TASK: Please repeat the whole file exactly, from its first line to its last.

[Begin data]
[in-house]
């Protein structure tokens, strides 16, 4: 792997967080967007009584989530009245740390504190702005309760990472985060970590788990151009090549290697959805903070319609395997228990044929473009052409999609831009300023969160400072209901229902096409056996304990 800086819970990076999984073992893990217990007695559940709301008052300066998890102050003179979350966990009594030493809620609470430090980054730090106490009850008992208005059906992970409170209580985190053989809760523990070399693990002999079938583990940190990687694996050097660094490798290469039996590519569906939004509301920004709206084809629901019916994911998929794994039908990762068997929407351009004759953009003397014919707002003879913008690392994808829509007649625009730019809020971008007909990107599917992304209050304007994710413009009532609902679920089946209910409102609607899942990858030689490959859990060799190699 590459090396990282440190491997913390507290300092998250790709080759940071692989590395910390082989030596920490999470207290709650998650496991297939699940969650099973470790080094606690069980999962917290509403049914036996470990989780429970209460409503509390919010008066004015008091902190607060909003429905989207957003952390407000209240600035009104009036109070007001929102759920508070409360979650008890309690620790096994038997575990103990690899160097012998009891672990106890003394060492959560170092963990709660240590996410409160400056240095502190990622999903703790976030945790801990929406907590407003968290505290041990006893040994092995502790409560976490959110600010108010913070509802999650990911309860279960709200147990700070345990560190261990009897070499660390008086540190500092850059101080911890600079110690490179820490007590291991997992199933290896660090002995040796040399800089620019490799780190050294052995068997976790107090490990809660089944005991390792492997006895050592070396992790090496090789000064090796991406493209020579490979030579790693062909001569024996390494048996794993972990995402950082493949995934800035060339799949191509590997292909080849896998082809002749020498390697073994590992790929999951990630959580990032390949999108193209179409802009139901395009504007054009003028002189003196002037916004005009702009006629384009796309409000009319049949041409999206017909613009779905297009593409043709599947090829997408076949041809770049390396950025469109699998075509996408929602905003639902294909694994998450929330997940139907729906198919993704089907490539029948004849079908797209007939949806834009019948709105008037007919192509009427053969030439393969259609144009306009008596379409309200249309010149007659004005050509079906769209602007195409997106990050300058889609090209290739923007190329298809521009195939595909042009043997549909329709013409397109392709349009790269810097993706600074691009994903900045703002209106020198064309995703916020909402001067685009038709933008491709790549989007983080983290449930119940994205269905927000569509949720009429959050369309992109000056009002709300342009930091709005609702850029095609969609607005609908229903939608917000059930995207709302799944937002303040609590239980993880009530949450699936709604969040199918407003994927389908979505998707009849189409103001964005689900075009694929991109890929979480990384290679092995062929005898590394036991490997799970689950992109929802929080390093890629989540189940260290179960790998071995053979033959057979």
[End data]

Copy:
[in-house]
């Protein structure tokens, strides 16, 4: 792997967080967007009584989530009245740390504190702005309760990472985060970590788990151009090549290697959805903070319609395997228990044929473009052409999609831009300023969160400072209901229902096409056996304990 800086819970990076999984073992893990217990007695559940709301008052300066998890102050003179979350966990009594030493809620609470430090980054730090106490009850008992208005059906992970409170209580985190053989809760523990070399693990002999079938583990940190990687694996050097660094490798290469039996590519569906939004509301920004709206084809629901019916994911998929794994039908990762068997929407351009004759953009003397014919707002003879913008690392994808829509007649625009730019809020971008007909990107599917992304209050304007994710413009009532609902679920089946209910409102609607899942990858030689490959859990060799190699 590459090396990282440190491997913390507290300092998250790709080759940071692989590395910390082989030596920490999470207290709650998650496991297939699940969650099973470790080094606690069980999962917290509403049914036996470990989780429970209460409503509390919010008066004015008091902190607060909003429905989207957003952390407000209240600035009104009036109070007001929102759920508070409360979650008890309690620790096994038997575990103990690899160097012998009891672990106890003394060492959560170092963990709660240590996410409160400056240095502190990622999903703790976030945790801990929406907590407003968290505290041990006893040994092995502790409560976490959110600010108010913070509802999650990911309860279960709200147990700070345990560190261990009897070499660390008086540190500092850059101080911890600079110690490179820490007590291991997992199933290896660090002995040796040399800089620019490799780190050294052995068997976790107090490990809660089944005991390792492997006895050592070396992790090496090789000064090796991406493209020579490979030579790693062909001569024996390494048996794993972990995402950082493949995934800035060339799949191509590997292909080849896998082809002749020498390697073994590992790929999951990630959580990032390949999108193209179409802009139901395009504007054009003028002189003196002037916004005009702009006629384009796309409000009319049949041409999206017909613009779905297009593409043709599947090829997408076949041809770049390396950025469109699998075509996408929602905003639902294909694994998450929330997940139907729906198919993704089907490539029948004849079908797209007939949806834009019948709105008037007919192509009427053969030439393969259609144009306009008596379409309200249309010149007659004005050509079906769209602007195409997106990050300058889609090209290739923007190329298809521009195939595909042009043997549909329709013409397109392709349009790269810097993706600074691009994903900045703002209106020198064309995703916020909402001067685009038709933008491709790549989007983080983290449930119940994205269905927000569509949720009429959050369309992109000056009002709300342009930091709005609702850029095609969609607005609908229903939608917000059930995207709302799944937002303040609590239980993880009530949450699936709604969040199918407003994927389908979505998707009849189409103001964005689900075009694929991109890929979480990384290679092995062929005898590394036991490997799970689950992109929802929080390093890629989540189940260290179960790998071995053979033959057979």